Syrian citizens gather at the scene of a car bomb explosion in the residential al-Tadhamon neighborhood in Damascus.
  • AP Photo/SANA
  • Syrian citizens gather at the scene of a car bomb explosion in the residential al-Tadhamon neighborhood in Damascus.

Since Al Jazeera America launched a little more than a month ago, I’ve watched fitfully, usually while lying on the floor in the morning doing stretching exercises. I think I’d have noticed if AJA was bringing something special to the coverage all the cable news channels were giving the debate over chemical warfare in Syria and what the U.S. should do about, but maybe not. Maybe that was all in prime time.

Apparently it wasn’t.

According to “How Al Jazeera America Tackled the Crisis Over Syria,” a report from the Pew Research Center’s Project for Excellence in Journalism, AJA covered the “Syrian crisis” like the other cable news channels, not like a story you’d think it was born to own. Its focus was on whether the U.S. should respond militarily, and like CNN and the others, the message it most frequently conveyed was yes, the U.S. should.

That’s not what most Americans were saying, but it reflects who cable news was talking to. “President Obama or members of his administration showed up in 66% of Al Jazeera America stories,” reported Pew, exceeding even CNN (59 percent). “Syrian sources were cited in 26% of Al Jazeera America stories and 24% on CNN. On both channels, congressional representatives were sources in 16% of the stories.”

And “despite having access to more than 60 international Al Jazeera network bureaus, about three-quarters (76%) of Al Jazeera America stories originated from Washington, D.C., or New York City”—again higher even than CNN (71 percent). It was a performance that makes me wonder if AJA even trusts the news it gets from Al Jazeera’s international bureaus, a thought that I doubt that the channel intended to put into our heads.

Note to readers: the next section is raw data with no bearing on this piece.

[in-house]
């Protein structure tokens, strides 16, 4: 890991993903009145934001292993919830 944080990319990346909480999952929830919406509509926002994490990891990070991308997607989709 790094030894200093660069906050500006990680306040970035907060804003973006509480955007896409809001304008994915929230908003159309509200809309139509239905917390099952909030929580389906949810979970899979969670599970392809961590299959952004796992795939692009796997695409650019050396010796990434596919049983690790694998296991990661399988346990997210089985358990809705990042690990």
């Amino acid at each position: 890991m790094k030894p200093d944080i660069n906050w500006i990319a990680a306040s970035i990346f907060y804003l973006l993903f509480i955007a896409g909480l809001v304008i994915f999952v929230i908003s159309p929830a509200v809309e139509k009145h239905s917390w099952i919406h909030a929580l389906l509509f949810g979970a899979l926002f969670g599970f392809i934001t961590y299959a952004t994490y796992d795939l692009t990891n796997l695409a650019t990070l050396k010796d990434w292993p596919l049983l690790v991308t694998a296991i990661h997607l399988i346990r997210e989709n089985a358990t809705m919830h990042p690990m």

Founded in 1996 in Qatar and still based there, AJA was in a unique position to examine America’s dilemma in a context that some viewers would surely have welcomed. It didn’t. Said Pew, “The idea that the U.S. and its allies don’t understand the complexities of the Middle East, for example, was negligible on Al Jazeera America (0%) as was the case on most cable news channels. (It did register in 1% of the CNN stories).” Yet that’s surely a commonly held view on the Arab Street; it’s common enough even in the U.S., where it’s invoked to justify our getting out and staying out.

Said Pew, “The daunting idea that there are no good options for the U.S. in this crisis appeared in 4% of the new channel’s stories compared with 5% on Fox News, 6% on CNN and 21% on MSNBC.” But that was the nub of the dilemma, surely clear to lucid observers in Doha, and of great help in understanding why Obama grabbed the fig leaf Vladimir Putin offered him: what alternative did he ever have that was any better?

What were they saying about American credibility in Damascus and Tehran? Al Jazeera America might have told us, but maybe it still felt too new and suspect to dare put that kind of a spin on its news; it wouldn’t want to marginalize itself as a news source that’s exotic and suspicious. But when a story comes along that’s right in its wheelhouse, and yet it bends over backwards not to give us coverage that’s different and better . . . Then why should we watch it at all?